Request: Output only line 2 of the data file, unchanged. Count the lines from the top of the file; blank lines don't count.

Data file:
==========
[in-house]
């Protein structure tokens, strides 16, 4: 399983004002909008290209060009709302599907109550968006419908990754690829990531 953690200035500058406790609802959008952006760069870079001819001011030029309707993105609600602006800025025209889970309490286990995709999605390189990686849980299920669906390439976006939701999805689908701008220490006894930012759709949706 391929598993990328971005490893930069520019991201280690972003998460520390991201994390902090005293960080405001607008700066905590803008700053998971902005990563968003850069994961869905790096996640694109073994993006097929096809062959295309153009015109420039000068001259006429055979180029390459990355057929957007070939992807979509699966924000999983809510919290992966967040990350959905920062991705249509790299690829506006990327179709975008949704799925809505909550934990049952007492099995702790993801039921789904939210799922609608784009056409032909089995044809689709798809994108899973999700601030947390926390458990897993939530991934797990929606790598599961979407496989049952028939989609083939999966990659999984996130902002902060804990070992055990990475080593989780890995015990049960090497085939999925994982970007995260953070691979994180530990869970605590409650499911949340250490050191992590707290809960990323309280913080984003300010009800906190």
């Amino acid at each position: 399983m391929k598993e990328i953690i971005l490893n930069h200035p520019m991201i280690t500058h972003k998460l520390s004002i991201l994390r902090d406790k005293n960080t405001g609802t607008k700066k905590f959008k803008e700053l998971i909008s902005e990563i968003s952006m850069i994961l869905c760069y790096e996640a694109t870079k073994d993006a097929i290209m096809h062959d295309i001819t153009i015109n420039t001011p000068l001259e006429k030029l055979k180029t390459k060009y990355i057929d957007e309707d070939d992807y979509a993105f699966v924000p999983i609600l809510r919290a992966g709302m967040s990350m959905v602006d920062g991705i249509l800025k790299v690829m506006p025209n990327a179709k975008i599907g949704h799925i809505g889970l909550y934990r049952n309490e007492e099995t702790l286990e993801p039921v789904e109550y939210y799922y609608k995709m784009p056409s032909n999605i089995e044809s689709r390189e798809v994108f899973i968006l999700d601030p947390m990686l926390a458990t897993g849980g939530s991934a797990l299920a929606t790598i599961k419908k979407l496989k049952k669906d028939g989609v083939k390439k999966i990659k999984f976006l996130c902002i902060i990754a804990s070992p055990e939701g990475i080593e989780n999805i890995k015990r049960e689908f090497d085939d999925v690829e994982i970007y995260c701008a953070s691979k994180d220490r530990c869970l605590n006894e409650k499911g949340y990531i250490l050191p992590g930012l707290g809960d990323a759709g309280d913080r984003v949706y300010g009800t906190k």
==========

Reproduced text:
């Protein structure tokens, strides 16, 4: 399983004002909008290209060009709302599907109550968006419908990754690829990531 953690200035500058406790609802959008952006760069870079001819001011030029309707993105609600602006800025025209889970309490286990995709999605390189990686849980299920669906390439976006939701999805689908701008220490006894930012759709949706 391929598993990328971005490893930069520019991201280690972003998460520390991201994390902090005293960080405001607008700066905590803008700053998971902005990563968003850069994961869905790096996640694109073994993006097929096809062959295309153009015109420039000068001259006429055979180029390459990355057929957007070939992807979509699966924000999983809510919290992966967040990350959905920062991705249509790299690829506006990327179709975008949704799925809505909550934990049952007492099995702790993801039921789904939210799922609608784009056409032909089995044809689709798809994108899973999700601030947390926390458990897993939530991934797990929606790598599961979407496989049952028939989609083939999966990659999984996130902002902060804990070992055990990475080593989780890995015990049960090497085939999925994982970007995260953070691979994180530990869970605590409650499911949340250490050191992590707290809960990323309280913080984003300010009800906190």